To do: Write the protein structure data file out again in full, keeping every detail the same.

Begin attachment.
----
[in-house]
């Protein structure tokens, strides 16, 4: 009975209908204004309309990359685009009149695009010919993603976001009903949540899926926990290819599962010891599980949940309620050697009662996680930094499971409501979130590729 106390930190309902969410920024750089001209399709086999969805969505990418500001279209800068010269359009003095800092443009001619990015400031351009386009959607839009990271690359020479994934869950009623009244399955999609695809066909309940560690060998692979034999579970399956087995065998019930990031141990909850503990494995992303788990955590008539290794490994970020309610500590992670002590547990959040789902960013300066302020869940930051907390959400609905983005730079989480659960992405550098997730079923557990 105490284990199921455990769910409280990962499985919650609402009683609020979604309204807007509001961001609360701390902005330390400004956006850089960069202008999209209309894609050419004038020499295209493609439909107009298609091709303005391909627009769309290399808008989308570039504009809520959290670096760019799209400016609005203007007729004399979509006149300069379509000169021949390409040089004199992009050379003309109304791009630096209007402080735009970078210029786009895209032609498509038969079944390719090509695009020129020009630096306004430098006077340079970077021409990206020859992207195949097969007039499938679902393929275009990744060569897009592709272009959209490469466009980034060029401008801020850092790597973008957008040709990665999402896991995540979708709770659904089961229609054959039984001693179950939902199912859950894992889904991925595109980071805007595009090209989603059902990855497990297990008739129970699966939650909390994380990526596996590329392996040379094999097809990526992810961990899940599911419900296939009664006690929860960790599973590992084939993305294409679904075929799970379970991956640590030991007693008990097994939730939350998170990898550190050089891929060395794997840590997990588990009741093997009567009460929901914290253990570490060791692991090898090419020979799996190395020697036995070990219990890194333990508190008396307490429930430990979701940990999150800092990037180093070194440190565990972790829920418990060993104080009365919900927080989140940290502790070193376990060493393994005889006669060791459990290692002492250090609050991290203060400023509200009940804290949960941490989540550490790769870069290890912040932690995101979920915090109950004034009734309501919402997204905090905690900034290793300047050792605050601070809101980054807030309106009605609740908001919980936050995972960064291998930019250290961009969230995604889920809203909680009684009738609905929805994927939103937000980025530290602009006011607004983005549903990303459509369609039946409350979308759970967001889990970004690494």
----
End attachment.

[in-house]
């Protein structure tokens, strides 16, 4: 009975209908204004309309990359685009009149695009010919993603976001009903949540899926926990290819599962010891599980949940309620050697009662996680930094499971409501979130590729 106390930190309902969410920024750089001209399709086999969805969505990418500001279209800068010269359009003095800092443009001619990015400031351009386009959607839009990271690359020479994934869950009623009244399955999609695809066909309940560690060998692979034999579970399956087995065998019930990031141990909850503990494995992303788990955590008539290794490994970020309610500590992670002590547990959040789902960013300066302020869940930051907390959400609905983005730079989480659960992405550098997730079923557990 105490284990199921455990769910409280990962499985919650609402009683609020979604309204807007509001961001609360701390902005330390400004956006850089960069202008999209209309894609050419004038020499295209493609439909107009298609091709303005391909627009769309290399808008989308570039504009809520959290670096760019799209400016609005203007007729004399979509006149300069379509000169021949390409040089004199992009050379003309109304791009630096209007402080735009970078210029786009895209032609498509038969079944390719090509695009020129020009630096306004430098006077340079970077021409990206020859992207195949097969007039499938679902393929275009990744060569897009592709272009959209490469466009980034060029401008801020850092790597973008957008040709990665999402896991995540979708709770659904089961229609054959039984001693179950939902199912859950894992889904991925595109980071805007595009090209989603059902990855497990297990008739129970699966939650909390994380990526596996590329392996040379094999097809990526992810961990899940599911419900296939009664006690929860960790599973590992084939993305294409679904075929799970379970991956640590030991007693008990097994939730939350998170990898550190050089891929060395794997840590997990588990009741093997009567009460929901914290253990570490060791692991090898090419020979799996190395020697036995070990219990890194333990508190008396307490429930430990979701940990999150800092990037180093070194440190565990972790829920418990060993104080009365919900927080989140940290502790070193376990060493393994005889006669060791459990290692002492250090609050991290203060400023509200009940804290949960941490989540550490790769870069290890912040932690995101979920915090109950004034009734309501919402997204905090905690900034290793300047050792605050601070809101980054807030309106009605609740908001919980936050995972960064291998930019250290961009969230995604889920809203909680009684009738609905929805994927939103937000980025530290602009006011607004983005549903990303459509369609039946409350979308759970967001889990970004690494």